Kennedy to attend climate conference in Norway

Robert F. Kennedy jr.

Robert F. Kennedy jr.

The conference is the following of last summer’s CC8, and just like that event CC9 (Climate Conference 09) is an international climate conference with participants from the top echelons of politics, industry and organisations.

Robert F. Kennedy Jr. will be one of the prestigious speakers to participate in the conference.

“We are very happy that Robert F. Kennedy Jr. has accepted our invitation. He is an important advocate for environmental issues in the Democratic Party, and he will certainly have a strong influence on American environment policy in the future,” says Frederic Hauge, President of the Bellona Foundation.

The conference will take place on 4 and 5 June at Hafslund Manor in Sarpsborg, Norway. It will be followed by a climate festival for children in the adjacent park on 6 June.

A green hero

Robert F. Kennedy Jr. has made a name for himself as a clear-headed and dynamic advocate for the environment. His name has also recently been mentioned in connection with the selection of president-elect Barack Obama’s team.

Kennedy founded and now chairs the Waterkeeper Alliance, an organisation working to improve water quality in the US and elsewhere in the world. His work to save the Hudson River led to the establishment of more than 160 Waterkeeper organisations and to him being named one of the “Heroes for the Planet” by TIME Magazine in 1999.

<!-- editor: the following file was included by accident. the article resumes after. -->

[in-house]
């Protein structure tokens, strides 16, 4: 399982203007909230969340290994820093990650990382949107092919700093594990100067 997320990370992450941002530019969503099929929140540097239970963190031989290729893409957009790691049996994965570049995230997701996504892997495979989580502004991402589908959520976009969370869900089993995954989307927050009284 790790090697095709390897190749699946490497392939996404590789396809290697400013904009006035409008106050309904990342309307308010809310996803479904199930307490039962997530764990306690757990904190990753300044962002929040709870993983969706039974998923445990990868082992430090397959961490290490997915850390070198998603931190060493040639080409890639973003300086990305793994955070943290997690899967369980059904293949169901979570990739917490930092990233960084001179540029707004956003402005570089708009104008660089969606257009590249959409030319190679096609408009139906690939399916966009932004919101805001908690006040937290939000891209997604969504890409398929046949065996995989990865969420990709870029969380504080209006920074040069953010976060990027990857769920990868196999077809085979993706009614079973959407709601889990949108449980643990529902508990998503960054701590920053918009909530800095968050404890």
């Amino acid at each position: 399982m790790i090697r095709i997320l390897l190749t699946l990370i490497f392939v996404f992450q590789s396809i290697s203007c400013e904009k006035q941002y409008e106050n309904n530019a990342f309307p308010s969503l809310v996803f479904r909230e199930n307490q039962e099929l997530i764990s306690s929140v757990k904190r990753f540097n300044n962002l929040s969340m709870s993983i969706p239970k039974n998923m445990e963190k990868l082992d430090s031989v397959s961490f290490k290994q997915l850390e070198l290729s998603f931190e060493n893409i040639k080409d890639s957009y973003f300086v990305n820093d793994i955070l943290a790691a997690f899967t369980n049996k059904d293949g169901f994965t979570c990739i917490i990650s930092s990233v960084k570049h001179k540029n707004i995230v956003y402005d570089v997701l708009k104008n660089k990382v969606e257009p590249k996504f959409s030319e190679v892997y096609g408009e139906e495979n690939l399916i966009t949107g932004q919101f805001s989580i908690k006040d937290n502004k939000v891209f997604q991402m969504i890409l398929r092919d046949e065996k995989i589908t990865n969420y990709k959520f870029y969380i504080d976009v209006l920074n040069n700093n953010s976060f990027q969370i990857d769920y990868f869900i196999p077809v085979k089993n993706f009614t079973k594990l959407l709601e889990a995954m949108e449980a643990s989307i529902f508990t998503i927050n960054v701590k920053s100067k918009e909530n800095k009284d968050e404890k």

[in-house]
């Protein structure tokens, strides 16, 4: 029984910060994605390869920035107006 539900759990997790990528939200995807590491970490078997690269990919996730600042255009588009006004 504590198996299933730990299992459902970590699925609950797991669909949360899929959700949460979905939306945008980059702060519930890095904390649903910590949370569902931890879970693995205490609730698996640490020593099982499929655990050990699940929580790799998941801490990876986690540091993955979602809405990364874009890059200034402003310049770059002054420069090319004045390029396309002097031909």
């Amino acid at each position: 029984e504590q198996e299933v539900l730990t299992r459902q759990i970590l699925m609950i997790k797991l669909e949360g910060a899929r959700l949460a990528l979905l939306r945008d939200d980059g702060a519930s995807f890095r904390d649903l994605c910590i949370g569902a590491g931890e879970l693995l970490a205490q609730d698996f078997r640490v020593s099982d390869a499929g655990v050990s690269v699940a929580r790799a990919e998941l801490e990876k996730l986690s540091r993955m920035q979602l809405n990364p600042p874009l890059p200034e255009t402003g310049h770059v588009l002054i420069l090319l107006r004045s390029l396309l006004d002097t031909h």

In his work as a lawyer, Kennedy handles cases for the Natural Resources Defense Council (NRDC), one of the largest environmental organisations in the US. The NRDC is known as a solution-oriented and competent player in the environmental field.

Kennedy is a professor at Pace University School of Law. He is the son of Robert F. Kennedy, one of the closest advisors to his uncle, late US president John F. Kennedy.

Dialogue and technology transfer

CC9 wants to build on the work done at CC8. The objective of the conference is to gather important players for a dialogue in connection with the climate negotiations and to facilitate progress towards a new international climate agreement within the framework of the United Nations’ system.

A lack of urgent and concerted action could have serious consequences on life in all countries, cause damage to fragile ecosystems and threaten global security by causing migratory pressures and resources conflicts to increase.

“We want to help create platforms to facilitate dialogue in the run-up to the Copenhagen Climate Summit. The conference aims to highlight what wealthy countries must do to help poorer countries implement important climate measures since one of the key questions in the international climate debate at the moment is how to secure a transfer of technology from wealthy countries to poorer ones, and the financial implications that this transfer entails,” says Frederic Hauge.

Positive experiences